Molly: It’s so funny to hear a recollection of a younger me. I can see what holds true. I studied studio art as an undergrad. Most of the work I did right after college made an impact on children and families, but it wasn’t always through on-the-ground interactions with them. So now, especially in the city that I grew up in, I’m excited to start working with children and families again, like you did with mine. I’m curious about what brought you into education, especially very early in your professional career. Did you always know you wanted to go into teaching? And what brought you to Bank Street?

Abby: I went to a fairly traditional public school, but I had one really progressive fifth-grade teacher. She changed the way I thought about the role of teachers. They could be flexible, creative, and responsive. This was exciting for me. I thought, “I want to do this!”  It was always a clear path for me from that point on. My parents are in the arts, and I think that there’s a close relationship between art and teaching. And my grandmother actually went to Bank Street in the ’30s, so I grew up with some conversations about values that Bank Street espoused. I went to a very progressive college, Hampshire College, where I was able to take a proactive role in my own education. It was very powerful to be given that agency. I knew I wanted to find a graduate school that complemented that experience. Bank Street’s philosophy made a lot of sense to me. I worked at and attended Teachers College for my second master’s, and I taught at Hunter, as well. While those institutions do really amazing work, I was drawn back to Bank Street. It’s where my philosophical true north is. 

Abby: What moved you to become a teacher?

Molly: I also had early experiences of working with kids, first at Children’s Aid in high school, and then at Greenwich House in college. This is another full-circle story because I worked at the same after school and summer arts programs that I had gone to as a child in the Village, and I worked alongside some teachers who had taught me. In college, at NYU, I wasn’t quite sure teaching would be for me, so I studied studio art and minored in global and urban education. Right after I graduated, I started working at City School of the Arts, an arts-based charter school in Lower Manhattan, as the assistant to the founding principal. There, I got a high-level overview of how schools operate while maintaining some distance from the classroom, even though I was interested.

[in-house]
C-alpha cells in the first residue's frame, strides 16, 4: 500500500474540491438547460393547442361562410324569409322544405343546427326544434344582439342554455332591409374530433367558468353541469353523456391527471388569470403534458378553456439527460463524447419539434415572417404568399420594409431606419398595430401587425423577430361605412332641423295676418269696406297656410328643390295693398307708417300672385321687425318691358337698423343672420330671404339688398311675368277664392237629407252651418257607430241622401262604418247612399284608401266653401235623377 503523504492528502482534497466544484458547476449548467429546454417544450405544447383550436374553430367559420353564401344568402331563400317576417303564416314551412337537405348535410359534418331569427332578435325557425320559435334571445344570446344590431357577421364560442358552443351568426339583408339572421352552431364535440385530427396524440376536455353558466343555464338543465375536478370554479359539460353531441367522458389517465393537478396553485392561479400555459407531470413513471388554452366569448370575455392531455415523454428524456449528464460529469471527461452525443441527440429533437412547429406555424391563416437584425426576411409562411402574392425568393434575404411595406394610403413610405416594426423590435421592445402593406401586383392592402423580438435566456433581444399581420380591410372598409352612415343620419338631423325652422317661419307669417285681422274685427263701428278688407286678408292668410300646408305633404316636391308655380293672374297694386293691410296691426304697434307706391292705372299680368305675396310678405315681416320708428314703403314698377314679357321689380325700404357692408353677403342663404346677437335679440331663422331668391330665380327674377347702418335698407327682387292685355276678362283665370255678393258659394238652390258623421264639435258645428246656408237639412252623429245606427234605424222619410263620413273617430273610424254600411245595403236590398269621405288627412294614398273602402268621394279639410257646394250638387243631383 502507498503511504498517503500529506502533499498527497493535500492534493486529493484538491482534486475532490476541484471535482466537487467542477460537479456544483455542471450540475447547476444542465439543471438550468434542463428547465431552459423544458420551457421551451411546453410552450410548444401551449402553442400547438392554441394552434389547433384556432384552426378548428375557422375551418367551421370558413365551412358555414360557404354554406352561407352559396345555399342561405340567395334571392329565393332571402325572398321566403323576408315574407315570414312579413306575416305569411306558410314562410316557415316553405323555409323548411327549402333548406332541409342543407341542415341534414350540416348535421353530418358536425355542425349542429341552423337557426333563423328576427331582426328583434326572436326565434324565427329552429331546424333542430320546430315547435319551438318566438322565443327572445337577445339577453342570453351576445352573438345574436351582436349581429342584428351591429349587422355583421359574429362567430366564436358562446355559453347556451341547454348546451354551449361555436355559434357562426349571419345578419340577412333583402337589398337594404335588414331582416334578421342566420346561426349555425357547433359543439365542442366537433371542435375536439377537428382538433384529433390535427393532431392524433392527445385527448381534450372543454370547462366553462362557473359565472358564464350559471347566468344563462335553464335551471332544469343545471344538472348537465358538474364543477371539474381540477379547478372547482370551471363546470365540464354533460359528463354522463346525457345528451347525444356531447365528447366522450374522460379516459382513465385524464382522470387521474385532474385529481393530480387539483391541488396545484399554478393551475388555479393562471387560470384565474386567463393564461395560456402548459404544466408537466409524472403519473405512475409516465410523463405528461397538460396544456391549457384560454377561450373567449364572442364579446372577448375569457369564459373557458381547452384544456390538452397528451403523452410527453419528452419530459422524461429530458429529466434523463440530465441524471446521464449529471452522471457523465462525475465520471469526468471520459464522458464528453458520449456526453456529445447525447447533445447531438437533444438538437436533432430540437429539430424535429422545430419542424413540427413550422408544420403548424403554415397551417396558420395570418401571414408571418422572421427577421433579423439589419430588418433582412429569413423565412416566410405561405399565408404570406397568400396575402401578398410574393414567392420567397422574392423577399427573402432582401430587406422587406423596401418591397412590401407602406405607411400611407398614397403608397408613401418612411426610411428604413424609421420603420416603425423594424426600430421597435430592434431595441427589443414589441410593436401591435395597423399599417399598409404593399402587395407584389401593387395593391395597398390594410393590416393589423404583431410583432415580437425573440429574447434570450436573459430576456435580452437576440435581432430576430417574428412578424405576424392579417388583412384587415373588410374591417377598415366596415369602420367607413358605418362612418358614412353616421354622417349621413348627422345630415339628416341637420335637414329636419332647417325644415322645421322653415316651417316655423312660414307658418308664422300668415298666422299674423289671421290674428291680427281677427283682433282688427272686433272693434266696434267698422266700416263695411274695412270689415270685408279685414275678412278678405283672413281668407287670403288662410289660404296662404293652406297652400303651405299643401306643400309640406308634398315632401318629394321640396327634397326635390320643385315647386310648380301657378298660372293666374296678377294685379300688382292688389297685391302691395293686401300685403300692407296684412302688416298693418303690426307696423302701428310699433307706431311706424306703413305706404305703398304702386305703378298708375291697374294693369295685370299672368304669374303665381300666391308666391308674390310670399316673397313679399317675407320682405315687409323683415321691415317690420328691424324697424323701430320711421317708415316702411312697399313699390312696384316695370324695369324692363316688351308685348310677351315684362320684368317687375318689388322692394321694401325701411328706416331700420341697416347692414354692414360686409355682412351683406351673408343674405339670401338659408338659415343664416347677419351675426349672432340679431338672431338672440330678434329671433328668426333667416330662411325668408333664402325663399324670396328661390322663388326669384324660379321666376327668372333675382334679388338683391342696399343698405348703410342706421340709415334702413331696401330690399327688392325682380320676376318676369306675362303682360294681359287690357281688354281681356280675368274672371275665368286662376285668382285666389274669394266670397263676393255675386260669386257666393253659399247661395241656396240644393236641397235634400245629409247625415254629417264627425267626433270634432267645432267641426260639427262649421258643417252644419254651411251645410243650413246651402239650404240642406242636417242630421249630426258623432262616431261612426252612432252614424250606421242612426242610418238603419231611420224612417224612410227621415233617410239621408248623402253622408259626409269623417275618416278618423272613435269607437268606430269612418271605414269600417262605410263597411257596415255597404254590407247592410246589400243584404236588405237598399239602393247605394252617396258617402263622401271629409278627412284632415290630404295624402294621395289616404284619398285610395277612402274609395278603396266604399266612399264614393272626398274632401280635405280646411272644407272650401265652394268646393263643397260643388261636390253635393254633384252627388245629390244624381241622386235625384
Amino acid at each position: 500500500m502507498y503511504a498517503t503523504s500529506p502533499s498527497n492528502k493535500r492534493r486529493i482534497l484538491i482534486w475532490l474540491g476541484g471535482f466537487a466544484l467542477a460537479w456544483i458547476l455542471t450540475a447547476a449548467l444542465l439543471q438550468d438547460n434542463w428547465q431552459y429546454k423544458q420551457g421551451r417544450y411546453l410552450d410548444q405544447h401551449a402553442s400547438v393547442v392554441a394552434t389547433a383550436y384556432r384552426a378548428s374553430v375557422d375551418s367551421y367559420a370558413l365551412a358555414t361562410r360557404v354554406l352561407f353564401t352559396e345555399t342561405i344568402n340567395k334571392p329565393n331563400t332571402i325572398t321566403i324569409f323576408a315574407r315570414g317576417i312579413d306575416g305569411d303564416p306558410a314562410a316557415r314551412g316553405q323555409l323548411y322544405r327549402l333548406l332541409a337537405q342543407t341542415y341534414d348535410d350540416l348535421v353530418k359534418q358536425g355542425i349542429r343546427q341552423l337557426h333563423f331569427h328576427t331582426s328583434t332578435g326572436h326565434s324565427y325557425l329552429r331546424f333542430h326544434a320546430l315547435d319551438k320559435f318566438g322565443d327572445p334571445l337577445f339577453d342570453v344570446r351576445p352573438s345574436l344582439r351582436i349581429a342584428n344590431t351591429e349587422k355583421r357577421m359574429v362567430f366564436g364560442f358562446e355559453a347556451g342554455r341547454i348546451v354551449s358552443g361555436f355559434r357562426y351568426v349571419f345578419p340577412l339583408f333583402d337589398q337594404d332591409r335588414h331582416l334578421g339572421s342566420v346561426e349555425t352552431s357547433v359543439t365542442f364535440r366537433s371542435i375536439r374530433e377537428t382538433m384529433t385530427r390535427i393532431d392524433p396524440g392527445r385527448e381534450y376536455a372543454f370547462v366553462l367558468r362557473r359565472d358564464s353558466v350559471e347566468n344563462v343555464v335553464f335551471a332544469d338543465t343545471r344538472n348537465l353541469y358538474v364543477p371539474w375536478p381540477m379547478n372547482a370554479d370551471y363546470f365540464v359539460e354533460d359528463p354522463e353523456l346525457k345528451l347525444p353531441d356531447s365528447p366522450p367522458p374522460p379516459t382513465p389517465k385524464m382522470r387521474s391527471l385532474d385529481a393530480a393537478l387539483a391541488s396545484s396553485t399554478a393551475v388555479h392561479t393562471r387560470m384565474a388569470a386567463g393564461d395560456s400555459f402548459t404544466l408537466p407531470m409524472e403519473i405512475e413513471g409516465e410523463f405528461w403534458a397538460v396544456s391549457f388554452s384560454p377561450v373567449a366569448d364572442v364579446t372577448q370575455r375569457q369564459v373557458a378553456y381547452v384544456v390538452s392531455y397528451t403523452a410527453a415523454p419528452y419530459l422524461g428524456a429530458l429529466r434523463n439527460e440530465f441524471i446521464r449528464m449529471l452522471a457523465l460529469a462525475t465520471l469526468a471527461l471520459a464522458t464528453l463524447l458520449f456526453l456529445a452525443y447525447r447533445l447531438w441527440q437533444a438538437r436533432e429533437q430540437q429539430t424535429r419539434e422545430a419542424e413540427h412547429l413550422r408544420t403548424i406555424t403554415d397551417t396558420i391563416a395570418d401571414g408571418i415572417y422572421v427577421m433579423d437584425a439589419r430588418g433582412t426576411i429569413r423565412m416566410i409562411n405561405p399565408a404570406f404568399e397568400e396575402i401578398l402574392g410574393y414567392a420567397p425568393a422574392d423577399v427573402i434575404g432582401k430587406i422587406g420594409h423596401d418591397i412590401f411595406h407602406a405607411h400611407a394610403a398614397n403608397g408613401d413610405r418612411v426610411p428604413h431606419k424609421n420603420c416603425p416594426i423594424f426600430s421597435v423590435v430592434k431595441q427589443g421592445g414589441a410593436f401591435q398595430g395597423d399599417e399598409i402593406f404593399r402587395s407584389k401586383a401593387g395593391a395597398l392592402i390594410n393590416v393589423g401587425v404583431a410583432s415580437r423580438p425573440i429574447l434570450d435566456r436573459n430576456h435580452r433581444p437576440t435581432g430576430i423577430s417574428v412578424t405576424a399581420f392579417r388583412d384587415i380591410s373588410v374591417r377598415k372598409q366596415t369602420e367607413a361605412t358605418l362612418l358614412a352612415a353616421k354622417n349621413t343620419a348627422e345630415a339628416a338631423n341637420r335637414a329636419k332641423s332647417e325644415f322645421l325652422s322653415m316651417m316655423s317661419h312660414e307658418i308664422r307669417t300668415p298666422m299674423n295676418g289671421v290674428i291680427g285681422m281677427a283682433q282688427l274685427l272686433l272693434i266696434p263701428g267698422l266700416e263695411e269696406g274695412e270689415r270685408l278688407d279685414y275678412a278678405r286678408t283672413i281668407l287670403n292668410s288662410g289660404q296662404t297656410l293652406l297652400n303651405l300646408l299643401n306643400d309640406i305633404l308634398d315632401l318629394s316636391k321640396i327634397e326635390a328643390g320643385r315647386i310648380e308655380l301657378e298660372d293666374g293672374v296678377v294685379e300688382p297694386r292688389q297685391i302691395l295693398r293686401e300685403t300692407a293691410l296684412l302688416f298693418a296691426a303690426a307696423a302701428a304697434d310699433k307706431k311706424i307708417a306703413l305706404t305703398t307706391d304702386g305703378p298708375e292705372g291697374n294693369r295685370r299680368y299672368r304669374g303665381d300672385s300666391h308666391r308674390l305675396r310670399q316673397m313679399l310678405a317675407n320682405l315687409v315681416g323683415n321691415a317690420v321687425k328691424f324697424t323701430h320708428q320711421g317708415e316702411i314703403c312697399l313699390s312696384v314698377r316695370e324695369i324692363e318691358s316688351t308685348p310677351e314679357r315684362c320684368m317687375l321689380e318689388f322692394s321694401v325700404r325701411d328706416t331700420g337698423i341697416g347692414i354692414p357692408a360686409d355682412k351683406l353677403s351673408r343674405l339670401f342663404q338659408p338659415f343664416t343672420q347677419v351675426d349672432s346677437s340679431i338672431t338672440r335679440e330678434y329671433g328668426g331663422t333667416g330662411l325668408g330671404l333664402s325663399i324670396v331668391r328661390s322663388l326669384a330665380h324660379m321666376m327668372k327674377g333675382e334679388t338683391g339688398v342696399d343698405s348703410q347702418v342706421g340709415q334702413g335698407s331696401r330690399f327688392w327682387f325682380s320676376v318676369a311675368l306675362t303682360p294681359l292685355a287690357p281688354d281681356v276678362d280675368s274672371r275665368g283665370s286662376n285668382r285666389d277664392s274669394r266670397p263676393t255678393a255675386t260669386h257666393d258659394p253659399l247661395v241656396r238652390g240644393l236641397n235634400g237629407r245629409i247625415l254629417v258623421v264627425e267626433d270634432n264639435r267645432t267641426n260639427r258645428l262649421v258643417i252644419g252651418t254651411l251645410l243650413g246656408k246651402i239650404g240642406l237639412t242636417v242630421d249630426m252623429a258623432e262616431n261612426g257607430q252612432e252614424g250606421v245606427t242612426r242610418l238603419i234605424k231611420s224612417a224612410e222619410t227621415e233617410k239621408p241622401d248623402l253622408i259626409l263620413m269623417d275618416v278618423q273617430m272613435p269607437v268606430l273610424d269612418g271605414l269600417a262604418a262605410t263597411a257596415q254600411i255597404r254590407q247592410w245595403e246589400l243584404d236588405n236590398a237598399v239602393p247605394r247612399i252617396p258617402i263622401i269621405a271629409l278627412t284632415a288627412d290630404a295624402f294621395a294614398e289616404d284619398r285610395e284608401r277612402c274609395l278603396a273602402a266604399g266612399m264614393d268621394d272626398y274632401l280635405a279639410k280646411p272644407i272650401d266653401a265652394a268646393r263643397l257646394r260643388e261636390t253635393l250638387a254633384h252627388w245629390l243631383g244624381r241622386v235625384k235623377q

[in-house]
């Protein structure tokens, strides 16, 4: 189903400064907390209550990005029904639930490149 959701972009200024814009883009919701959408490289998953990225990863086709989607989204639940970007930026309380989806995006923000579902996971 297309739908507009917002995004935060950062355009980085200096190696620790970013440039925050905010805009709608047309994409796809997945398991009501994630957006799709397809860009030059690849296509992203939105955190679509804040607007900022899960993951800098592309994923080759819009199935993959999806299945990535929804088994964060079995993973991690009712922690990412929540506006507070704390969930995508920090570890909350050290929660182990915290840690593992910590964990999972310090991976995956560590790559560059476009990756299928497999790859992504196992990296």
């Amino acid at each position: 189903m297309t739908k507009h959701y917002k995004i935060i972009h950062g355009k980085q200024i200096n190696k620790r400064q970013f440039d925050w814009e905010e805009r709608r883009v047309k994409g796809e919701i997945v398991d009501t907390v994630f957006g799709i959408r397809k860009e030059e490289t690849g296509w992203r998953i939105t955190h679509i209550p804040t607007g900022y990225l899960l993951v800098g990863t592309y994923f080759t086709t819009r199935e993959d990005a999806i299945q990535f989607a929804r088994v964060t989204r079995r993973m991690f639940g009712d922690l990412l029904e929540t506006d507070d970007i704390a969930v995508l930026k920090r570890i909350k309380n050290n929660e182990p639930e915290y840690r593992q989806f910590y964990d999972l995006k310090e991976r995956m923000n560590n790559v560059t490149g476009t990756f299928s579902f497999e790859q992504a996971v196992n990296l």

Abby: You participated in a lot of organizational change in that role, if I remember from our admissions interview. 

Molly: Yes, definitely. I learned a lot from people with extensive teaching careers who had transitioned into leadership roles. Their experience in the classroom laid the foundation for creating unique programs, working with families, and building a school. I ended up working in operations there, and spearheaded the recruitment and enrollment process for new families, which was so enjoyable. Then I worked in fundraising at The B+ Foundation, a non-profit organization that fights childhood cancer. Around the fall of 2021, I started feeling pulled back to school. I’m not sure what I want the full trajectory of my career to look like, but I know teaching is foundational for so many pathways in the field of education.

Abby: I think having the time in the classroom with kids, with families, provides an experience you can’t trade for any amount of coursework. However, you’ve already gained a lot of valuable context by traveling in the concentric circles around the classrooms and teaching. This will really serve you well. 

Molly: When I was looking at programs, Bank Street really spoke to me. Not only do they value the relationships between the child, the family, and the school, but the community and the world, as well. In my first year at Bank Street, I’m learning how to understand the whole child and follow their curiosity. It has been wonderful so far. I’m excited about fieldwork, and I’m hoping for a public school placement.

Abby: Maybe we could place you at PS 234 during your fieldwork year! 

Molly: If that could happen, that’d really be full circle!

Abby: I think you’ll find the fieldwork experience to be exciting—not just being in the field, but also having the opportunity to work with your conference group to dig into problems of practice and collaborate, to get feedback from your advisor.

Molly: How does it feel to have a former student back in your life as a graduate student who wants to go into the teaching profession?

Abby: I’m giddy about the prospect of you becoming a teacher, because I feel so passionately about the profession. It’s exciting to see that happen for you, and I’m also grateful for the opportunity to support you again at a different stage in your life. What’s it like for you? 

Molly: It’s very special, and the word that comes to mind is “serendipitous.” I was very excited about Bank Street, and I had a good friend who graduated from the Child Life Program who raved about it, which is how I was first introduced to the school. I was already eager. To find you here, where you had also trained to teach, and would now teach me? Priceless! That was kind of the seal of approval that I needed to know that this is going to be a good fit for me. To have you as my advisor, too, is the cherry on top. I’m very grateful to have your guidance through this program and my transition into teaching. I couldn’t have asked for more.

Abby: I’m grateful too, Molly.

Graduate student Molly Waterman's kindergarten class with teacher Abigail Kerlin
Molly Waterman (bottom left) with her kindergarten class and teacher Abigail Kerlin